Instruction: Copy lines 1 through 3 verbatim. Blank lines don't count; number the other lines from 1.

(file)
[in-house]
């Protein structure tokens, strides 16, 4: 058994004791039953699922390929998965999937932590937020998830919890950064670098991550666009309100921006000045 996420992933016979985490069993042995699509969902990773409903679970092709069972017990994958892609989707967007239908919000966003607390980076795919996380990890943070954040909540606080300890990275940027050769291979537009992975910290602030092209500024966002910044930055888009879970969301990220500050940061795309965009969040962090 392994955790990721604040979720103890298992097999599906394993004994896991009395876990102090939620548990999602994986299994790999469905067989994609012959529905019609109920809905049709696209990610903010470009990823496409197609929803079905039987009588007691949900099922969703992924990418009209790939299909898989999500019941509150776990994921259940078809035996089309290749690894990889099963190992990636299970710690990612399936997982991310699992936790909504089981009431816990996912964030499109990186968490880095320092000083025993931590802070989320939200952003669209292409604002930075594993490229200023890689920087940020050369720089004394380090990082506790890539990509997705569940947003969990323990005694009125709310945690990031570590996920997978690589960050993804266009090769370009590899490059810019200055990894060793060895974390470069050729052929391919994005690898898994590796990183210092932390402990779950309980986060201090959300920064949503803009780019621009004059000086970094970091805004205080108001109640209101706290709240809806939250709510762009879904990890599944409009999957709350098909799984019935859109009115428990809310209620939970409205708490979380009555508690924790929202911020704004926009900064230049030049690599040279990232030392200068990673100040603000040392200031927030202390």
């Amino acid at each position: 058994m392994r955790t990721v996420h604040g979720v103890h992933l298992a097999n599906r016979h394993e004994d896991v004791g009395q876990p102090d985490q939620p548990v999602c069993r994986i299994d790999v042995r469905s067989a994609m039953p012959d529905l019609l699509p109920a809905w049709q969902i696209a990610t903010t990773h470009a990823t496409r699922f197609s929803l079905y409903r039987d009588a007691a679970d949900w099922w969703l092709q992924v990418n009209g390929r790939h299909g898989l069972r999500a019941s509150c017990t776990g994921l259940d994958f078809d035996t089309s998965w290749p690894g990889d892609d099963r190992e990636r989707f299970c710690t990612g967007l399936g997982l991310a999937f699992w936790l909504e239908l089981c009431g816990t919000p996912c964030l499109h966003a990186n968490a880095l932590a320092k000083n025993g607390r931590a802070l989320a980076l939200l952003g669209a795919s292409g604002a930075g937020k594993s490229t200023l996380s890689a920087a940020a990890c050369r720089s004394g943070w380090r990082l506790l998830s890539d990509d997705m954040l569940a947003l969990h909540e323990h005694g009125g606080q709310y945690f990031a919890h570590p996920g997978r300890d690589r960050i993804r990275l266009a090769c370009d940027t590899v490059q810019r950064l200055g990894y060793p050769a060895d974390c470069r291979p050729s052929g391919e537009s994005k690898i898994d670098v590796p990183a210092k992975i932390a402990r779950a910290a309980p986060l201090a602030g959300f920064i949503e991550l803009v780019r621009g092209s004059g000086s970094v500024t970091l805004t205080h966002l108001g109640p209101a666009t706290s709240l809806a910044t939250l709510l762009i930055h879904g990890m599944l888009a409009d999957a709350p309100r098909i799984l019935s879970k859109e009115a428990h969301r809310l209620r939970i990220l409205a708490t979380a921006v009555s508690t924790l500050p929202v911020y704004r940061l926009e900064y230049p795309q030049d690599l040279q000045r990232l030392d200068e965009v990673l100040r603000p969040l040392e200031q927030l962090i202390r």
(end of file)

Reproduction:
[in-house]
């Protein structure tokens, strides 16, 4: 058994004791039953699922390929998965999937932590937020998830919890950064670098991550666009309100921006000045 996420992933016979985490069993042995699509969902990773409903679970092709069972017990994958892609989707967007239908919000966003607390980076795919996380990890943070954040909540606080300890990275940027050769291979537009992975910290602030092209500024966002910044930055888009879970969301990220500050940061795309965009969040962090 392994955790990721604040979720103890298992097999599906394993004994896991009395876990102090939620548990999602994986299994790999469905067989994609012959529905019609109920809905049709696209990610903010470009990823496409197609929803079905039987009588007691949900099922969703992924990418009209790939299909898989999500019941509150776990994921259940078809035996089309290749690894990889099963190992990636299970710690990612399936997982991310699992936790909504089981009431816990996912964030499109990186968490880095320092000083025993931590802070989320939200952003669209292409604002930075594993490229200023890689920087940020050369720089004394380090990082506790890539990509997705569940947003969990323990005694009125709310945690990031570590996920997978690589960050993804266009090769370009590899490059810019200055990894060793060895974390470069050729052929391919994005690898898994590796990183210092932390402990779950309980986060201090959300920064949503803009780019621009004059000086970094970091805004205080108001109640209101706290709240809806939250709510762009879904990890599944409009999957709350098909799984019935859109009115428990809310209620939970409205708490979380009555508690924790929202911020704004926009900064230049030049690599040279990232030392200068990673100040603000040392200031927030202390």
């Amino acid at each position: 058994m392994r955790t990721v996420h604040g979720v103890h992933l298992a097999n599906r016979h394993e004994d896991v004791g009395q876990p102090d985490q939620p548990v999602c069993r994986i299994d790999v042995r469905s067989a994609m039953p012959d529905l019609l699509p109920a809905w049709q969902i696209a990610t903010t990773h470009a990823t496409r699922f197609s929803l079905y409903r039987d009588a007691a679970d949900w099922w969703l092709q992924v990418n009209g390929r790939h299909g898989l069972r999500a019941s509150c017990t776990g994921l259940d994958f078809d035996t089309s998965w290749p690894g990889d892609d099963r190992e990636r989707f299970c710690t990612g967007l399936g997982l991310a999937f699992w936790l909504e239908l089981c009431g816990t919000p996912c964030l499109h966003a990186n968490a880095l932590a320092k000083n025993g607390r931590a802070l989320a980076l939200l952003g669209a795919s292409g604002a930075g937020k594993s490229t200023l996380s890689a920087a940020a990890c050369r720089s004394g943070w380090r990082l506790l998830s890539d990509d997705m954040l569940a947003l969990h909540e323990h005694g009125g606080q709310y945690f990031a919890h570590p996920g997978r300890d690589r960050i993804r990275l266009a090769c370009d940027t590899v490059q810019r950064l200055g990894y060793p050769a060895d974390c470069r291979p050729s052929g391919e537009s994005k690898i898994d670098v590796p990183a210092k992975i932390a402990r779950a910290a309980p986060l201090a602030g959300f920064i949503e991550l803009v780019r621009g092209s004059g000086s970094v500024t970091l805004t205080h966002l108001g109640p209101a666009t706290s709240l809806a910044t939250l709510l762009i930055h879904g990890m599944l888009a409009d999957a709350p309100r098909i799984l019935s879970k859109e009115a428990h969301r809310l209620r939970i990220l409205a708490t979380a921006v009555s508690t924790l500050p929202v911020y704004r940061l926009e900064y230049p795309q030049d690599l040279q000045r990232l030392d200068e965009v990673l100040r603000p969040l040392e200031q927030l962090i202390r």